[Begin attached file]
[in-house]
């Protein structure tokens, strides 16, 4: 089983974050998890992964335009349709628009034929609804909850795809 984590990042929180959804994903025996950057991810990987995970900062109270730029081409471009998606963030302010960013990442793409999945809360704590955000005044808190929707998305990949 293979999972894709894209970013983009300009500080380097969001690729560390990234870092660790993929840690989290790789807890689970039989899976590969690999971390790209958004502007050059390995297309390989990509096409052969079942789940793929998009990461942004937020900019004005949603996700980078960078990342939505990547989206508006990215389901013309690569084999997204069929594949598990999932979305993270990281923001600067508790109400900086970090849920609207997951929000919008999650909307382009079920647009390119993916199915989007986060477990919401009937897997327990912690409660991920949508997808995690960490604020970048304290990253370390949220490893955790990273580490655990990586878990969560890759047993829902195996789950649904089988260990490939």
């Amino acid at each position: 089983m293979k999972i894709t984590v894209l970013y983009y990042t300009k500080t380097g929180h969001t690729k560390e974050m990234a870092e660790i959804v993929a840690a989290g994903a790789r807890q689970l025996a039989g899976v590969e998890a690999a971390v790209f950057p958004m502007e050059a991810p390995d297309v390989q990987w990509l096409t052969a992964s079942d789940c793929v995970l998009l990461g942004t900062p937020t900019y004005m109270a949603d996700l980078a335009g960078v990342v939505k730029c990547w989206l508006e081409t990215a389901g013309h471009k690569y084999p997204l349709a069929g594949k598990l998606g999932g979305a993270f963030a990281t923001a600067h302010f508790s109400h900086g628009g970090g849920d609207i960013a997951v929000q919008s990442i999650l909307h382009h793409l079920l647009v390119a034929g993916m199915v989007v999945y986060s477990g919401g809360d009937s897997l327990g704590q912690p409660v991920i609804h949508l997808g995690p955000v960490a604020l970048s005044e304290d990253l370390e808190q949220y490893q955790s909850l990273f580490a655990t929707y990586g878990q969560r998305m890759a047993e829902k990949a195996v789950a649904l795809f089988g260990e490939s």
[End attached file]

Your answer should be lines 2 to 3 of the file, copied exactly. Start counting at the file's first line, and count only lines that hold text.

């Protein structure tokens, strides 16, 4: 089983974050998890992964335009349709628009034929609804909850795809 984590990042929180959804994903025996950057991810990987995970900062109270730029081409471009998606963030302010960013990442793409999945809360704590955000005044808190929707998305990949 293979999972894709894209970013983009300009500080380097969001690729560390990234870092660790993929840690989290790789807890689970039989899976590969690999971390790209958004502007050059390995297309390989990509096409052969079942789940793929998009990461942004937020900019004005949603996700980078960078990342939505990547989206508006990215389901013309690569084999997204069929594949598990999932979305993270990281923001600067508790109400900086970090849920609207997951929000919008999650909307382009079920647009390119993916199915989007986060477990919401009937897997327990912690409660991920949508997808995690960490604020970048304290990253370390949220490893955790990273580490655990990586878990969560890759047993829902195996789950649904089988260990490939």
């Amino acid at each position: 089983m293979k999972i894709t984590v894209l970013y983009y990042t300009k500080t380097g929180h969001t690729k560390e974050m990234a870092e660790i959804v993929a840690a989290g994903a790789r807890q689970l025996a039989g899976v590969e998890a690999a971390v790209f950057p958004m502007e050059a991810p390995d297309v390989q990987w990509l096409t052969a992964s079942d789940c793929v995970l998009l990461g942004t900062p937020t900019y004005m109270a949603d996700l980078a335009g960078v990342v939505k730029c990547w989206l508006e081409t990215a389901g013309h471009k690569y084999p997204l349709a069929g594949k598990l998606g999932g979305a993270f963030a990281t923001a600067h302010f508790s109400h900086g628009g970090g849920d609207i960013a997951v929000q919008s990442i999650l909307h382009h793409l079920l647009v390119a034929g993916m199915v989007v999945y986060s477990g919401g809360d009937s897997l327990g704590q912690p409660v991920i609804h949508l997808g995690p955000v960490a604020l970048s005044e304290d990253l370390e808190q949220y490893q955790s909850l990273f580490a655990t929707y990586g878990q969560r998305m890759a047993e829902k990949a195996v789950a649904l795809f089988g260990e490939s």